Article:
The Contribution of Save the Children Norway toward the Realization of UPE: The Case of North Gonder Operational Area

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Addis ababa univeresty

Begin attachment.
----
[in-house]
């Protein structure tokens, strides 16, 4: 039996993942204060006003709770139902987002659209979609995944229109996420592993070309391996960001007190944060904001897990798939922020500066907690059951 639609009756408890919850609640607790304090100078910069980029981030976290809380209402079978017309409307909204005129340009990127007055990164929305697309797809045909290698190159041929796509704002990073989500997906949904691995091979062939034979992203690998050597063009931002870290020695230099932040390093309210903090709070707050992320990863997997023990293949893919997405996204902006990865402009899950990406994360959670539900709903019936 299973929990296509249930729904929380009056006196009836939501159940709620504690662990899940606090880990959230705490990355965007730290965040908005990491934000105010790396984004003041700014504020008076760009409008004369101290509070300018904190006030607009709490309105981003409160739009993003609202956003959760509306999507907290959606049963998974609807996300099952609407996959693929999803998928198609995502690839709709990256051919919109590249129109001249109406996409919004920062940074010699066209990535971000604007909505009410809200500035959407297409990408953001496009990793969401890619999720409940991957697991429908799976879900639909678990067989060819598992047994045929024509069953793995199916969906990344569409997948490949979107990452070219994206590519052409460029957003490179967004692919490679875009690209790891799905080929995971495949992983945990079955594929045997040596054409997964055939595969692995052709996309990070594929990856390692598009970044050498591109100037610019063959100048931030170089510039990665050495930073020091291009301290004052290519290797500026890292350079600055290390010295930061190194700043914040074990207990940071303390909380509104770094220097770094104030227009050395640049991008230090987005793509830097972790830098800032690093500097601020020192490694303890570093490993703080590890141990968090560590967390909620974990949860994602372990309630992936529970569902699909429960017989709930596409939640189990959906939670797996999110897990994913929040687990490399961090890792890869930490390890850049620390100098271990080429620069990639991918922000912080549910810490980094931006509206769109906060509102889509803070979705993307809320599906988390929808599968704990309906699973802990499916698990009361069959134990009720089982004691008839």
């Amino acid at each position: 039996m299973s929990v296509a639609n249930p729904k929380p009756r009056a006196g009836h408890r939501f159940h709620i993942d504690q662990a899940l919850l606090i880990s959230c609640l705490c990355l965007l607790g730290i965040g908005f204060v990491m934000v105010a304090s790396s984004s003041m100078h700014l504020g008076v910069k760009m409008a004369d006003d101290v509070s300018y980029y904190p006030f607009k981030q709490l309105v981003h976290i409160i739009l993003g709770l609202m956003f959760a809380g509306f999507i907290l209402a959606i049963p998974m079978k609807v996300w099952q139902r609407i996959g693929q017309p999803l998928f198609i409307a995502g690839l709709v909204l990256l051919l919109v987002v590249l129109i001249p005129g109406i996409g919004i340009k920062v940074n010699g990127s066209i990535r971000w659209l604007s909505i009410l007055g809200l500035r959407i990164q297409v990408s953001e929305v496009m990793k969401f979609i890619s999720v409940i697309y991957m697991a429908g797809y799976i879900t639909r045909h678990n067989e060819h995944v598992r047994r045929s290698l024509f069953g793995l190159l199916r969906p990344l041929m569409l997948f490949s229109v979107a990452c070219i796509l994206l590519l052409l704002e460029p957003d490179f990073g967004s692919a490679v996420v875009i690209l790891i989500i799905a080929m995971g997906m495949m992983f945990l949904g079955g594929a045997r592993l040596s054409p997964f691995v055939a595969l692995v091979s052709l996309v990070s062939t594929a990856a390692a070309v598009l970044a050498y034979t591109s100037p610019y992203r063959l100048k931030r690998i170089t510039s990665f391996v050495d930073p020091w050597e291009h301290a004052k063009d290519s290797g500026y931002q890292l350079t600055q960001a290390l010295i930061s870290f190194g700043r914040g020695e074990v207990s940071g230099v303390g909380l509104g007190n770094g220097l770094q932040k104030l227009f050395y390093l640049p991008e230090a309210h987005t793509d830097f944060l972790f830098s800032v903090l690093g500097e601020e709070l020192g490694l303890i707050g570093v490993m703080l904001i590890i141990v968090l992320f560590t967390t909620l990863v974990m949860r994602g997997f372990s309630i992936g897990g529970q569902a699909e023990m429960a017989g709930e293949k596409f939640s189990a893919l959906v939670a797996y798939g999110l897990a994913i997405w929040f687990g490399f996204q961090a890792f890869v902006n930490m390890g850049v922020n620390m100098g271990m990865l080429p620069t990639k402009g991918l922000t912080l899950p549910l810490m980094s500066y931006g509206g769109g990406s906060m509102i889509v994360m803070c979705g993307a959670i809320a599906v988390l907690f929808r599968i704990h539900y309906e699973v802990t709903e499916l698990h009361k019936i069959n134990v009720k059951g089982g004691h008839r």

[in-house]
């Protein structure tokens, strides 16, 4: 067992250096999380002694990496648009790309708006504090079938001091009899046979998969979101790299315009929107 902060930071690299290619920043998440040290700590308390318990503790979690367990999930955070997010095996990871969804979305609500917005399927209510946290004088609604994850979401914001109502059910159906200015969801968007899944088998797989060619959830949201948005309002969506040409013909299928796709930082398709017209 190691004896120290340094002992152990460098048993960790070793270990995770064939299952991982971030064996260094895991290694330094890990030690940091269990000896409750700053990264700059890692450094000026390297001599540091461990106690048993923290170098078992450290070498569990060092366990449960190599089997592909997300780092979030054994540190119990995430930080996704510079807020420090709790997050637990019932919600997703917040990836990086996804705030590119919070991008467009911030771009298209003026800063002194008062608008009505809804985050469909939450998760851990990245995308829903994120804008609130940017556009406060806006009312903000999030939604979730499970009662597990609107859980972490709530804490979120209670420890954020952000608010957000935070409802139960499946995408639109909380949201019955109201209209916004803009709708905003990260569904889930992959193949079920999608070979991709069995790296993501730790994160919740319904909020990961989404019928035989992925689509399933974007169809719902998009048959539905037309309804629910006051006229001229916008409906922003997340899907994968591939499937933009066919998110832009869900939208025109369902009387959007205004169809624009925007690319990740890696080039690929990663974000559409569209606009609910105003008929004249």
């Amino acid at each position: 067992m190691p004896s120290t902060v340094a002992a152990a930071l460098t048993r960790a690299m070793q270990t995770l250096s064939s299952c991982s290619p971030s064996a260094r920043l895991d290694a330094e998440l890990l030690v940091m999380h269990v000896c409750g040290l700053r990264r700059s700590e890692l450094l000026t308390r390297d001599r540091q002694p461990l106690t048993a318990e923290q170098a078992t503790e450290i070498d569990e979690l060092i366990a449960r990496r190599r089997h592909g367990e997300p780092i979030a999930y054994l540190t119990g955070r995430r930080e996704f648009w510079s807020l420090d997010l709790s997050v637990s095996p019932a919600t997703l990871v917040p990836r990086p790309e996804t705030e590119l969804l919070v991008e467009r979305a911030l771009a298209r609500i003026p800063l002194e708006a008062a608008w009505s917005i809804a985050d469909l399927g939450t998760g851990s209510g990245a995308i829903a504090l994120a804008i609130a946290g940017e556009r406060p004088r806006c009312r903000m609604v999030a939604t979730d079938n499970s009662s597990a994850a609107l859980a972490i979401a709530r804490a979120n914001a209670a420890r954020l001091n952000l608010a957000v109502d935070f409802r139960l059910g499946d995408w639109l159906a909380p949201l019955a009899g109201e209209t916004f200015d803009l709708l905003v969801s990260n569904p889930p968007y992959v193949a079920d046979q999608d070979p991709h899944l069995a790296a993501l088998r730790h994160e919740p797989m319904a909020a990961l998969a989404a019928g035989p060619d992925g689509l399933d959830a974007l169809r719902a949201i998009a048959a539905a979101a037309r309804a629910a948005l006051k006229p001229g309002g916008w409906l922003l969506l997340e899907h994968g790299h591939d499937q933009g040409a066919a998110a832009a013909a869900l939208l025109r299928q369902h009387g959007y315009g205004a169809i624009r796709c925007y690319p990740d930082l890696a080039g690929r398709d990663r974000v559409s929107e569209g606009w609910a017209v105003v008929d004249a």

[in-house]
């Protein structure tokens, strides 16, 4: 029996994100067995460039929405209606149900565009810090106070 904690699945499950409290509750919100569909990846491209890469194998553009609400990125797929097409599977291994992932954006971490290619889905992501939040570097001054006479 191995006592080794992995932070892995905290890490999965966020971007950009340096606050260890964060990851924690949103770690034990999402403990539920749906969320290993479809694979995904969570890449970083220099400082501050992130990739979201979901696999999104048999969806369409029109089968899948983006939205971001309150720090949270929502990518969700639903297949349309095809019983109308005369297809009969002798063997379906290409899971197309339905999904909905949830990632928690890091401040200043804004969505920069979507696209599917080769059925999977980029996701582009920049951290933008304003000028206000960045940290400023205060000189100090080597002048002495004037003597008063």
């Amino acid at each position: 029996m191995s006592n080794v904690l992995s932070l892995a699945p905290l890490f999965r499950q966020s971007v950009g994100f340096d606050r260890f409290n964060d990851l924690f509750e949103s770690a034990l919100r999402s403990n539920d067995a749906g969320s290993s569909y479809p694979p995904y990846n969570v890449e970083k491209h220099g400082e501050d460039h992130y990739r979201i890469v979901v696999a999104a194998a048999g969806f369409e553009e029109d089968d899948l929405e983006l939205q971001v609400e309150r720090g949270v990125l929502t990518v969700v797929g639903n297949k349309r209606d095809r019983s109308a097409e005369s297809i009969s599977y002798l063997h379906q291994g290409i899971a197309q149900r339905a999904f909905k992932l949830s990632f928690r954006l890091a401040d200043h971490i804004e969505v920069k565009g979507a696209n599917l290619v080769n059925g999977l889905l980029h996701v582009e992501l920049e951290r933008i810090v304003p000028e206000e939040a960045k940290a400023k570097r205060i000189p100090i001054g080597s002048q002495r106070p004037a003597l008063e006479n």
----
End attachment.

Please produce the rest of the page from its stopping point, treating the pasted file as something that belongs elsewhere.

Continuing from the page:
The general objective of this study is to examine the contribution of Save the Children Norway toward the realization of UPE. The study employed mixed research approach which is dominantly of qualitative in nature. Seventy three (Male=52, F =21) respondents were participated in the study. Primary data was collected using FGD, semi structured interview and questionnaire. Desk review was also conducted to capture figures and educational statistics. Quantitative and qualitative data analysis techniques were used to analyze the data. The results of the qualitative and quantitative data showed that Save the Children has contributed to the efforts made for realizing UPE in Alefa, Chilga and Lay Armachiho Woreda of North Gonder Zone. In terms of access, Save the Children accounts for 32% of the entire accomplishments performed between the years 1999-2009 in these Woredas. The NER of primary school education in the studied zone improved from 32.1% to 81.9% within 10 years following the commencement of education projects by SCI during 1996. The study also revealed that the strong alignment of government and SCI program directions has contributed for the achievements shown at the Woredas. Regarding survival rate, however, the cohort analysis made upon the 2000 & 2001 E.C educational data of the selected Woreda illustrated that it‟s only less than 50% of the students completed first cycle of primary school. The study also identified the proportion of children that were kept away from the purview of education access. Majority of children with disability or that of orphans and/or from impoverished family has deprived of entertaining education opportunity. To overcome such deterring factors that affecting UPE realization, different propositions was suggested. Among others, the study recommends that the school enrollment strategies to be revisited so as to create an opportunity for disadvantaged children.